Heather Ramey, Assistant Professor of Child and Youth Studies at Brock University; Heather Lawford, Professor of Psychology at Bishop’s University; and Jessica Riddell, Professor and Jarislowski Chair of Undergraduate Teaching Excellence at Bishop’s University, had a piece recently published in The Conversation about American national youth poet laureate Amanda Gorman and the example she sets for young people wishing to make a lasting impact in their community and beyond.
“National youth poet laureate Amanda Gorman’s recitation of “The Hill We Climb,” at Joe Biden’s presidential inauguration in the United States captured the attention of a nation and people globally.
Gorman highlighted the power of poets in our current sociopolitical context to speak unique and timely truths, while tapping into larger literary traditions. Some commentators were reminded of the legacy of Black women poets like Maya Angelou and Elizabeth Alexander who delivered inaugural poems respectively at Bill Clinton’s and Barack Obama’s inaugurations. The ring Gorman wore was a tribute to Maya Angelou and a gift from Oprah Winfrey.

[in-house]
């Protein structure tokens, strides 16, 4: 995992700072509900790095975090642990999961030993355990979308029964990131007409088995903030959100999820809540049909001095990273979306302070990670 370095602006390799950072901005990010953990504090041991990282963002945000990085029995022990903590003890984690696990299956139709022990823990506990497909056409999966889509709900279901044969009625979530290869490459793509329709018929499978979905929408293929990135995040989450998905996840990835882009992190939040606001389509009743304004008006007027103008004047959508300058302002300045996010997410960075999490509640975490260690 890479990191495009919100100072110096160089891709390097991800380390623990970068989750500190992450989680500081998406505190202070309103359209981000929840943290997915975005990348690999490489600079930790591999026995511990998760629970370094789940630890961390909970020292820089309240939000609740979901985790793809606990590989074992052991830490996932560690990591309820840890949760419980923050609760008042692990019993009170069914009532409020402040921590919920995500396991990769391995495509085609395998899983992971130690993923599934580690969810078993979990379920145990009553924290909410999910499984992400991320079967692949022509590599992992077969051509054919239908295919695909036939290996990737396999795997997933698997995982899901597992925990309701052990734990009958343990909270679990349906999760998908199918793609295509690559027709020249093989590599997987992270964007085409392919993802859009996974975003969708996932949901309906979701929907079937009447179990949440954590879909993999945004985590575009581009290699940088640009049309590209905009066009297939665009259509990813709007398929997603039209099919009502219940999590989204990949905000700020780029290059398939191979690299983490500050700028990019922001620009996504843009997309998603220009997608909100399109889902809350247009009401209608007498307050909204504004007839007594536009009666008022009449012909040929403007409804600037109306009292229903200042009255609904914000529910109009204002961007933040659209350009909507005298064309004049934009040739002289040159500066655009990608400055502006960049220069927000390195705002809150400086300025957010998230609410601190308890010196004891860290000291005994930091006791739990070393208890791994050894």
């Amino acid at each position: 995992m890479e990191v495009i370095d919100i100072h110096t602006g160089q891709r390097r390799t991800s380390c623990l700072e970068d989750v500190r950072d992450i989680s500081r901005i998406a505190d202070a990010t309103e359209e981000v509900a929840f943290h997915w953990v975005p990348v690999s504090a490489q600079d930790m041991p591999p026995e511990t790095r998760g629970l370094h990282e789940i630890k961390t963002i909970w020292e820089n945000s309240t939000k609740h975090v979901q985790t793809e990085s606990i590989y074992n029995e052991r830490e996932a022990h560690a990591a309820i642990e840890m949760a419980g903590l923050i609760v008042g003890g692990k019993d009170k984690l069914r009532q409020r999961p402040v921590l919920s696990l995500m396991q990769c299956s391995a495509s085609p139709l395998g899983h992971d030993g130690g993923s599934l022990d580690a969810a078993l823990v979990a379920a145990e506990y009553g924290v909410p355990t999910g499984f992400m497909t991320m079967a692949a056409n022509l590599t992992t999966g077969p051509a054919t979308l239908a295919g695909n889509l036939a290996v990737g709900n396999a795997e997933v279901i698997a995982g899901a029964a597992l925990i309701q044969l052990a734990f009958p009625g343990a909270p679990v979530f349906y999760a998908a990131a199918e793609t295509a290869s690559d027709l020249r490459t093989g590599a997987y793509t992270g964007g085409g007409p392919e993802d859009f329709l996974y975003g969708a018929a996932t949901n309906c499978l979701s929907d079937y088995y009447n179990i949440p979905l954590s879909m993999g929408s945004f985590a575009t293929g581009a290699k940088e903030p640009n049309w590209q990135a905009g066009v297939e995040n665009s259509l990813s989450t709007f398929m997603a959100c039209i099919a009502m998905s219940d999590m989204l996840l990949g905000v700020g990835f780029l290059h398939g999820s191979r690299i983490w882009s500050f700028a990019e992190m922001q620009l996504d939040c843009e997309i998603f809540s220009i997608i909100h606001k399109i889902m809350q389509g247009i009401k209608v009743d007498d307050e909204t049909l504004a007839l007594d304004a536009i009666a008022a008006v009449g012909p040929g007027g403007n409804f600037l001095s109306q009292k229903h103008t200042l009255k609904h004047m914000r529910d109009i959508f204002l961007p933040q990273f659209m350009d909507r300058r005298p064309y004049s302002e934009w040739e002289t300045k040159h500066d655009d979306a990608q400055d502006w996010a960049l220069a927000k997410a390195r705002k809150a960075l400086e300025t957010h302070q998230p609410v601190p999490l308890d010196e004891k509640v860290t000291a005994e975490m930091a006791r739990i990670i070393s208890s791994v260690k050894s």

Gorman inspired people of all ages with the notion of seeing and being light. The day after the inauguration two of her books topped Amazon’s bestseller list.
Gorman moved many in a time of geopolitical uncertainty and a pandemic with the power of critical hope, something that combats hollow positivity. In the words of educator and literary theorist Ira Shor, critical hope asks us to “challenge the actual in the name of the possible.””
Continue reading the full article here.